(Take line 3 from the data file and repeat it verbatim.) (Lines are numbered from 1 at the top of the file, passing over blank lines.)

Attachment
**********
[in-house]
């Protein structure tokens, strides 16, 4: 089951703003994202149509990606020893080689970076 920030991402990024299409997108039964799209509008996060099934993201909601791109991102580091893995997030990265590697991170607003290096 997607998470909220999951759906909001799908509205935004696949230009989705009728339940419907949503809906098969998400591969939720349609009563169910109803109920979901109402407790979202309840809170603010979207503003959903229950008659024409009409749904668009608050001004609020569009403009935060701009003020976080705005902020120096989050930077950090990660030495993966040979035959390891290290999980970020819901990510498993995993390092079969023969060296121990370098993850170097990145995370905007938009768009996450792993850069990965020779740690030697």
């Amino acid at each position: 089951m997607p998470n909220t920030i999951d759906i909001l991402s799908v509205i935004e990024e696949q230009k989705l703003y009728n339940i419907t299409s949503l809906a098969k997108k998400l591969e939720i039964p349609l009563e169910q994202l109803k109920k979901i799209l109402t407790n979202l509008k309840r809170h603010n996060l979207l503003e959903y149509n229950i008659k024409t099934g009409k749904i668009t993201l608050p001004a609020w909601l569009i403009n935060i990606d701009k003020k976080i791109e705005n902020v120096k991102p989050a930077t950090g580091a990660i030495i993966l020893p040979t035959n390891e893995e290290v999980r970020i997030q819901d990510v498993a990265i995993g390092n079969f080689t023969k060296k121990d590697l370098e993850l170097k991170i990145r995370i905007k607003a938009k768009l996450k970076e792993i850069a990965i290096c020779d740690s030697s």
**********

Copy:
């Amino acid at each position: 089951m997607p998470n909220t920030i999951d759906i909001l991402s799908v509205i935004e990024e696949q230009k989705l703003y009728n339940i419907t299409s949503l809906a098969k997108k998400l591969e939720i039964p349609l009563e169910q994202l109803k109920k979901i799209l109402t407790n979202l509008k309840r809170h603010n996060l979207l503003e959903y149509n229950i008659k024409t099934g009409k749904i668009t993201l608050p001004a609020w909601l569009i403009n935060i990606d701009k003020k976080i791109e705005n902020v120096k991102p989050a930077t950090g580091a990660i030495i993966l020893p040979t035959n390891e893995e290290v999980r970020i997030q819901d990510v498993a990265i995993g390092n079969f080689t023969k060296k121990d590697l370098e993850l170097k991170i990145r995370i905007k607003a938009k768009l996450k970076e792993i850069a990965i290096c020779d740690s030697s």